Students Engage in Democracy at Mock Election | Saint Joseph Notre Dame High School

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Students Engage in Democracy at Mock Election

SJND held its first “Youth Vote 2016,” a mock U.S. Presidential election on November 7 and 8.

Though most of the students at SJND are too young to actually vote, English teacher Cathy Fitzgerald and social science chair Ryan Rosso created ballots to allow students to cast a mock vote for propositions and candidates for state senator and president. Students also spent time in the weeks before learning about the different propositions on this year’s ballot and creating their own proposition campaigns.

“The hope is that by casting a vote, students get more engaged in the process,” Fitzgerald said. “We’re always trying to get students involved in democracy, because this is what democracy is — participation.”

The idea, spearheaded by Fitzgerald, was brought from a previous school where she taught history and government.. She said when she ran a mock voting in 2008, allowing students to cast mock ballots increased the amount of investment they felt in current events around elections. This year’s candidates and propositions sparked debate in the classrooms and promoted research and conversation.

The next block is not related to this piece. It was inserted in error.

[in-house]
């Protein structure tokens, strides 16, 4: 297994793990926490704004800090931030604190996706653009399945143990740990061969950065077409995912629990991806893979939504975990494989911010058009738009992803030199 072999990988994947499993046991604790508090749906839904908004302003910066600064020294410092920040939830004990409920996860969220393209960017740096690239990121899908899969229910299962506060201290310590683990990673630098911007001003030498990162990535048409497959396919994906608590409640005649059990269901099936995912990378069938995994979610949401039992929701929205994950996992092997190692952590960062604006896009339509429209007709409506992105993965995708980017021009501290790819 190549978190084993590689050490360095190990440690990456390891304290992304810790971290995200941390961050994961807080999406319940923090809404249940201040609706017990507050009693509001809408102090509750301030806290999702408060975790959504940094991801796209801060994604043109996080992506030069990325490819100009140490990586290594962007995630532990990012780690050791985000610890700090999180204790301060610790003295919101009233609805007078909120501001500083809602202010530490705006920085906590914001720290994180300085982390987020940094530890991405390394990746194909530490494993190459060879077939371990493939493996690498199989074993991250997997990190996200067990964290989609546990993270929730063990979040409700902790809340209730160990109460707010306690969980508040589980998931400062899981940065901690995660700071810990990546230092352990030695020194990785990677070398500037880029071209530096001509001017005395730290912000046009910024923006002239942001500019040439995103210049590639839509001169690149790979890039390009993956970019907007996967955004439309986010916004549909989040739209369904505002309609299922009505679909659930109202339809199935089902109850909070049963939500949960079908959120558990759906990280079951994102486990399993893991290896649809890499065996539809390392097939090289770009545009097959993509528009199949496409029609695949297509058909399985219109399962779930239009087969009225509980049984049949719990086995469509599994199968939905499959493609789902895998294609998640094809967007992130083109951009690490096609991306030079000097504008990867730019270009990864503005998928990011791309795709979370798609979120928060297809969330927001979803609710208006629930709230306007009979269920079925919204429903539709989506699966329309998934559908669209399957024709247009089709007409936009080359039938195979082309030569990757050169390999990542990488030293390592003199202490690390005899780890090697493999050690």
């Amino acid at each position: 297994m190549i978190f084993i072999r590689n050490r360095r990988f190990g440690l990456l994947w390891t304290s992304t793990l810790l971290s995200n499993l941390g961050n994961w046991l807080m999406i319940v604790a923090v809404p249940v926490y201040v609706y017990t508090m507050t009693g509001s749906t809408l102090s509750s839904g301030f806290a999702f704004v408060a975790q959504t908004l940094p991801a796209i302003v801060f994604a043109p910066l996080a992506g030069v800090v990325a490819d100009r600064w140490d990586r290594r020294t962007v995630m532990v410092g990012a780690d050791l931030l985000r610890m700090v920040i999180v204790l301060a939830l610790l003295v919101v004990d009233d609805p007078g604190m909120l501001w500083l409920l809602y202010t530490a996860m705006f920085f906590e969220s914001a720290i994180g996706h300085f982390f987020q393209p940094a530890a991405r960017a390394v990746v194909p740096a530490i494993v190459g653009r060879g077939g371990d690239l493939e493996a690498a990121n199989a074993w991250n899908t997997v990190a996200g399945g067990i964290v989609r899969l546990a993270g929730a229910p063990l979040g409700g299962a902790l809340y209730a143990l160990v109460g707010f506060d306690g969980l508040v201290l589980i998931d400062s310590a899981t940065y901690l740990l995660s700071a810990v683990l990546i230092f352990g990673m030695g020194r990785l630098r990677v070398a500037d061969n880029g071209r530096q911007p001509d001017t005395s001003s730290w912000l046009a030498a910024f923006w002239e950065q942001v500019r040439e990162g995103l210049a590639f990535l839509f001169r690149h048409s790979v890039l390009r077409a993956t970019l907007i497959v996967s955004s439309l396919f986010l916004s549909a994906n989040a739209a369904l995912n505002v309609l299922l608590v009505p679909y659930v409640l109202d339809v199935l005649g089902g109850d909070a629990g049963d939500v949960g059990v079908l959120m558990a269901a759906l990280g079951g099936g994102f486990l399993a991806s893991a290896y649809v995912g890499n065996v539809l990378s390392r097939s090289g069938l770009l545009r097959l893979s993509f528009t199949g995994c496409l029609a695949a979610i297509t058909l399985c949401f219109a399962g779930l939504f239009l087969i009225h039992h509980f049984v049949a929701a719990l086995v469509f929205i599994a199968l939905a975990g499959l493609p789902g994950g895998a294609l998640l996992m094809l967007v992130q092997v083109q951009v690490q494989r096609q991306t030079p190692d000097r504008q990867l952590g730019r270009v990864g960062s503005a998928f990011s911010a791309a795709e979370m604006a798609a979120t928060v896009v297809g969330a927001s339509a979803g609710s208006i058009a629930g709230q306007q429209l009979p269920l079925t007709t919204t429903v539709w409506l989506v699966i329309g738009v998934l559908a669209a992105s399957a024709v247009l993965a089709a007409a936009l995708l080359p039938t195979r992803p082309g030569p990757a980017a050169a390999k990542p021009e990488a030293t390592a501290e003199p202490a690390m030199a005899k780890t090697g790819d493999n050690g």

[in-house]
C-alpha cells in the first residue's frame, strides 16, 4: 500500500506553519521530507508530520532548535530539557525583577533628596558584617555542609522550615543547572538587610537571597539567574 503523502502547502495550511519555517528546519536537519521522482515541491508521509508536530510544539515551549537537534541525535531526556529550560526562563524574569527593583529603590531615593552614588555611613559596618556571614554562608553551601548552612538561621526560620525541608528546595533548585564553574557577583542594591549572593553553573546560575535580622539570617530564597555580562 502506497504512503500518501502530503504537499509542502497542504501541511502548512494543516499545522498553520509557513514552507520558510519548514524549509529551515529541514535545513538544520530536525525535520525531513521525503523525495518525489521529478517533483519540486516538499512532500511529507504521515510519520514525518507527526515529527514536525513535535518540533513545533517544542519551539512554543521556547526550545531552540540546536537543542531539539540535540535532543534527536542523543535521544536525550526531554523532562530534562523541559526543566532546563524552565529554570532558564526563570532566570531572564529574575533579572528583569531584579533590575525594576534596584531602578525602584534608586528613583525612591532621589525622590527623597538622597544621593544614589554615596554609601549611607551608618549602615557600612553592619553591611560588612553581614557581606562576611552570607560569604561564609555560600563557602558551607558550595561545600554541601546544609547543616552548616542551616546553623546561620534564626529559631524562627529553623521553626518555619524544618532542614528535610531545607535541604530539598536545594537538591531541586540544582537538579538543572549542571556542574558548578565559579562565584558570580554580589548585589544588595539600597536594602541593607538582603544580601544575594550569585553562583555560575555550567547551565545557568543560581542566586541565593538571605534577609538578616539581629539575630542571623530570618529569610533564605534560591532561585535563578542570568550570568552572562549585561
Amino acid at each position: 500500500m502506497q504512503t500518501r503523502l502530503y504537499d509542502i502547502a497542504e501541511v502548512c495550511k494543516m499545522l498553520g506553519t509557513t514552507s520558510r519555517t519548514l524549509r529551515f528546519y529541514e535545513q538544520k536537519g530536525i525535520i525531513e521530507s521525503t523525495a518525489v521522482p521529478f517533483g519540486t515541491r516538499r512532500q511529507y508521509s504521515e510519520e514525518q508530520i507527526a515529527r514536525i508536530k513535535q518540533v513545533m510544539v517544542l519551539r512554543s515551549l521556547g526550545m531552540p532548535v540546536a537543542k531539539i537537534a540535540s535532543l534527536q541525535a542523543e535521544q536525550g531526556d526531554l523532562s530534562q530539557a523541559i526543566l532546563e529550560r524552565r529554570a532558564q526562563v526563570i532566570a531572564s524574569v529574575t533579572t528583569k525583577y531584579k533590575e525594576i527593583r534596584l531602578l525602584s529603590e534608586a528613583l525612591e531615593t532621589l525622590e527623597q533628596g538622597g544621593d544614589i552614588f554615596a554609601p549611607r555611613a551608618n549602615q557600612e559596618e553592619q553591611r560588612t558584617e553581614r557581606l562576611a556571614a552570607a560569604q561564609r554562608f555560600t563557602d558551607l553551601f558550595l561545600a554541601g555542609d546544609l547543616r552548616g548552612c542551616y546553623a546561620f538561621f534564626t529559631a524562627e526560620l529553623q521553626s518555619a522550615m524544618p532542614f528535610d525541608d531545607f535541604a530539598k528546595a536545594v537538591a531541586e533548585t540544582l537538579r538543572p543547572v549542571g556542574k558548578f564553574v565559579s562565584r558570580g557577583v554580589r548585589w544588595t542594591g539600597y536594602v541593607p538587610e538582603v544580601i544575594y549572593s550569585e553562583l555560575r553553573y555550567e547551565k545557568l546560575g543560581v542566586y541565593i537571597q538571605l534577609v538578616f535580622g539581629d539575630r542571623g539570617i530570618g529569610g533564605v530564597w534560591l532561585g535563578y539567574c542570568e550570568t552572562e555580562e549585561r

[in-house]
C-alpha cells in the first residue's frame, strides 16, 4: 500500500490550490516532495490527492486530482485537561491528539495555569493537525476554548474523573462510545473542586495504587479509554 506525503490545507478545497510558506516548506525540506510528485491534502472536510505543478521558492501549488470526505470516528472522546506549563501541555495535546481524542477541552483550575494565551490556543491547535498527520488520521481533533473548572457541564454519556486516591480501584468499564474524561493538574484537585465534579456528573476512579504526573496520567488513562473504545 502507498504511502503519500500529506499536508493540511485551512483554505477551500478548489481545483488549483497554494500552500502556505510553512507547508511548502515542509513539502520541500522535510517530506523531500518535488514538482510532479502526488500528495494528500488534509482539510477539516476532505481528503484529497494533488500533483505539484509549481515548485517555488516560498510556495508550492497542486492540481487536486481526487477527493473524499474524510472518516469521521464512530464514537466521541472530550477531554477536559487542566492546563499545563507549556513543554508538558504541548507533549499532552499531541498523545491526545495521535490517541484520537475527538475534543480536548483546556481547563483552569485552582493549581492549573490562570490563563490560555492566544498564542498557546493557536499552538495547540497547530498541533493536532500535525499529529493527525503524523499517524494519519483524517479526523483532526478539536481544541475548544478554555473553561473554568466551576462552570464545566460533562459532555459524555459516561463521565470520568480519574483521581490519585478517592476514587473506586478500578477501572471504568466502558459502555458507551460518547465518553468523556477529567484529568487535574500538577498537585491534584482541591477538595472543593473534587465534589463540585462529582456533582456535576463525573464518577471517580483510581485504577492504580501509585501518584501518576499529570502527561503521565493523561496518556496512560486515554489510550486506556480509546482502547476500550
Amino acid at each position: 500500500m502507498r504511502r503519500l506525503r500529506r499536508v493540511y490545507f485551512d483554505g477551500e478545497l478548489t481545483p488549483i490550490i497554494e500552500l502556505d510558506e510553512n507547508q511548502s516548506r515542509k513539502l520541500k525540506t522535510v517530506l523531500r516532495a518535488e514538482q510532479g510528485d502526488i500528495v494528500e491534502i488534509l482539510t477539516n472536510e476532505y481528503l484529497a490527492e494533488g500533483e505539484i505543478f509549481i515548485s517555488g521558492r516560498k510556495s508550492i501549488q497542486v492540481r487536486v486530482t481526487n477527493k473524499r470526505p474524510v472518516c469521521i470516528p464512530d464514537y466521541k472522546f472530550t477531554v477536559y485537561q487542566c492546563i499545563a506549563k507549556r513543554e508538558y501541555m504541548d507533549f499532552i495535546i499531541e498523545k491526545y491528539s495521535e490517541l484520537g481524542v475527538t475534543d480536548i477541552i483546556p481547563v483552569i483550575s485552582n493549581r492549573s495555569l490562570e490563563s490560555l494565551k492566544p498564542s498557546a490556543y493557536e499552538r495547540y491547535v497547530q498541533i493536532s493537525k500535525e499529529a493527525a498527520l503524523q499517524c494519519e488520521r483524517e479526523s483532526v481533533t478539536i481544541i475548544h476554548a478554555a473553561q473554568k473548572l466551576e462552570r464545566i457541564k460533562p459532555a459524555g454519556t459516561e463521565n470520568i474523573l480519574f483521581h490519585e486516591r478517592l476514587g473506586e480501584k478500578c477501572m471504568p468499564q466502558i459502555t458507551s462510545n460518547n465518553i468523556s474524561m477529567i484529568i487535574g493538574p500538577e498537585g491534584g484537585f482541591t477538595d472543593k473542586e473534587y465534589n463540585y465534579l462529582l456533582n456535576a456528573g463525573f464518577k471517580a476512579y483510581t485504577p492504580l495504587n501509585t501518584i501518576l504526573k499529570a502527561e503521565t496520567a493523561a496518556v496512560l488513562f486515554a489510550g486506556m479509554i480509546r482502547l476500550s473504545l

History teacher Christina Arias believes that it’s especially important to get high schoolers informed about voting because they will be able to cast a vote soon. “We’ve seen a lot of youth feel like their vote doesn’t matter, so we feel with these kids, giving them the opportunity to vote and understand the election process, can get more kids to want to vote, and to be informed,” Arias said.

Sophomore Joseph Anderer ’19 said being able to cast a mock ballot really helped him and his peers realize the importance of voting, and to learn how to fill out a ballot card. “It’s important for all students to have a vote and a voice, and feel what it’s like to have a ballot and vote,” Anderer said. Sophomore Caroline Bridges ’19 also said that seeing the results of the mock voting allowed some insight into how the student body felt politically, which was fun. “I think it’s important that we are about to say what we think and it’s interesting to see how our school matches up with the state,” she said.

Excepted from the East Bay Times
 

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